Metropolitan Water District declares a drought emergency

Southern California’s largest urban water district declared a drought emergency on Tuesday and urged local water utilities to immediately reduce water use from the State Water Project.

The resolution passed by the board of directors of the Metropolitan Water District of Southern California calls on people across the region to step up conservation efforts, but also focuses specifically on six water agencies that rely heavily or entirely on the arid State Water Project.

The water authorities serving cities in the Los Angeles, Ventura and San Bernardino counties have been directed to take additional protective measures and reduce their water use from the State Water Project, which is on record after one of the state’s driest years.

“We are focused on getting the message across in our service area that people need to increase their focus on conservation,” said Deputy General Manager Deven Upadhyay.

He said the declaration of a drought emergency is intended to support Governor Gavin Newsom’s call for Californians to voluntarily reduce water use by 15%, but it should also focus on the actions required by the MWD affiliate subgroup, which is managed by the state water supply depend on the project.

“These are the areas that we really need to respond to now,” said Upadhyay. “We ask you to take immediate action to increase nature conservation in order to maintain supplies for the State Water Project.”

California’s last two water years, ending September 30, were the driest two years in more than a century of rainfall records. And the drought has been compounded by the extreme heat released by global warming.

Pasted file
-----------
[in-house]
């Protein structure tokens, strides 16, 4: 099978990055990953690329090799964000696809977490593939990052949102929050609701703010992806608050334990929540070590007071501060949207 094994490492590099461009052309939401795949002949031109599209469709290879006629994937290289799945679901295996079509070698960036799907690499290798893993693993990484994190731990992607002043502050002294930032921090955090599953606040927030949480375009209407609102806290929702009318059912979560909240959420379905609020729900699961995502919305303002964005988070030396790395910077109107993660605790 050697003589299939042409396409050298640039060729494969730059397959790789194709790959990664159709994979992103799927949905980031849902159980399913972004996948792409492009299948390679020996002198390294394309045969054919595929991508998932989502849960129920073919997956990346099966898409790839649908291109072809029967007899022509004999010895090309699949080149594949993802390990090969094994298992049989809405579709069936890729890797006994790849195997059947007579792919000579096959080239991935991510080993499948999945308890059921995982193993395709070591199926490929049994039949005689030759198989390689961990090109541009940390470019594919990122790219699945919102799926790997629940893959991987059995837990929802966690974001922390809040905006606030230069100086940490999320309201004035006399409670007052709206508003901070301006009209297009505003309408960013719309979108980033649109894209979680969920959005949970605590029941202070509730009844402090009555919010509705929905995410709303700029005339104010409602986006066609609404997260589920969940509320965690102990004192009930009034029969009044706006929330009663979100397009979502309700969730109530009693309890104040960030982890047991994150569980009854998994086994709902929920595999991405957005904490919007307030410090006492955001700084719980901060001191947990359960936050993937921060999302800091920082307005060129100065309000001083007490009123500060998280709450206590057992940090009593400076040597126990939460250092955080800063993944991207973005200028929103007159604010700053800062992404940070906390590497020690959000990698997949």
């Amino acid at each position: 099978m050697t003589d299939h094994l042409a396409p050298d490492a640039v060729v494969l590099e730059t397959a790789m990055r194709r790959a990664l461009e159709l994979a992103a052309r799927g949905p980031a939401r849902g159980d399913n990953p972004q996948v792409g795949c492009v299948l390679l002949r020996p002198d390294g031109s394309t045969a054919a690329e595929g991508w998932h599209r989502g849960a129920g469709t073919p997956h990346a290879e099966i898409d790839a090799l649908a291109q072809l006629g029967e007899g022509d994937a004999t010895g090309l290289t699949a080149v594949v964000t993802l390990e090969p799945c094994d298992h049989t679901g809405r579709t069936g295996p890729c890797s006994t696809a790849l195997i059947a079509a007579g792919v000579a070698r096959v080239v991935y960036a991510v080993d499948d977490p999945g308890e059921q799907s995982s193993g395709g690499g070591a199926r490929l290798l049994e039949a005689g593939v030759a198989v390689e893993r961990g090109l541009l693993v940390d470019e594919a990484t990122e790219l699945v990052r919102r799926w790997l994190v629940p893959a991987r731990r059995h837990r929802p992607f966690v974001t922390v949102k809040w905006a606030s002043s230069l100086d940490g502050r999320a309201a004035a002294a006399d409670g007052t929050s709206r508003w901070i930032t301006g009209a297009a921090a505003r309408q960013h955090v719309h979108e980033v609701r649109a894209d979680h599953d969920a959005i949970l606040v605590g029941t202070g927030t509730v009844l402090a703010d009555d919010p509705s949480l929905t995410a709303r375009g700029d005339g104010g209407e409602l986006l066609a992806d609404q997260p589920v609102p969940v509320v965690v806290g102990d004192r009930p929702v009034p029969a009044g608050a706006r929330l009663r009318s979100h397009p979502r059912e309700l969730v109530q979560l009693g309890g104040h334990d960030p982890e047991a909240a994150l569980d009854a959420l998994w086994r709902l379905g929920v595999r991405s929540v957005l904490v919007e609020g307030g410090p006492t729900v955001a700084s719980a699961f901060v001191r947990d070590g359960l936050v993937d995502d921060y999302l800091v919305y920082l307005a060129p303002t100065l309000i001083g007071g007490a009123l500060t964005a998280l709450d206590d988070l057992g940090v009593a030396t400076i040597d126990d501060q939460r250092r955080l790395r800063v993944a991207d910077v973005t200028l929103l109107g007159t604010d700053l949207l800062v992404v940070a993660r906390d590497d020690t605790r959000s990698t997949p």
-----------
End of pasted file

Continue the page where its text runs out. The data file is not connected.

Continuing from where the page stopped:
Although October storms brought heavy rains across Northern California and helped raise reservoir levels, the State Water Project continues to run out of supplies.

This year, as the state’s largest reservoirs hit some of the lowest levels ever, water authorities only received 5% of their full allocations from the State Water Project. Next month, state water authorities are expected to announce an initial zero percent allocation for 2022.

The allocation usually changes over the course of the year, depending on the amount of snow and rain, and the outlook could improve. But how much is uncertain. In the meantime, managers are being told by agencies dependent on the State Water Project to prepare for much less water.

MWD imports water from the State Water Project and the Colorado River, supplying 19 million people in six counties. Both sources face bottlenecks.

The State Water Project supplies water from the Sacramento-San Joaquin River Delta to farmlands and cities in the south. Built in the 1960s and early 70s, the project includes canals, pipelines, reservoirs and pumping equipment.

For now, California’s Colorado River water grants haven’t been reduced like Arizona and Nevada’s, but that may change as Lake Mead’s water levels continue to decline toward greater scarcity.

Right now, drought conditions at the State Water Project, MWD officials said, are particularly severe and require immediate action.

Areas dependent on the State Water Project are served by six agencies: Los Angeles Department of Water and Power, Calleguas Municipal Water District, Las Virgenes Municipal Water District, Upper San Gabriel Valley Municipal Water District, Three Valleys Municipal Water District, and Inland Empire Utilities Agency.

LADWP officials urged customers to redouble their water-saving efforts.

“The drought we are currently facing is serious,” said Anselmo Collins, senior assistant general manager of LADWP’s water system. “We urge everyone to take a closer look at how they use water inside and outside their home because the water we are saving now is water in our reservoirs for next spring and summer.”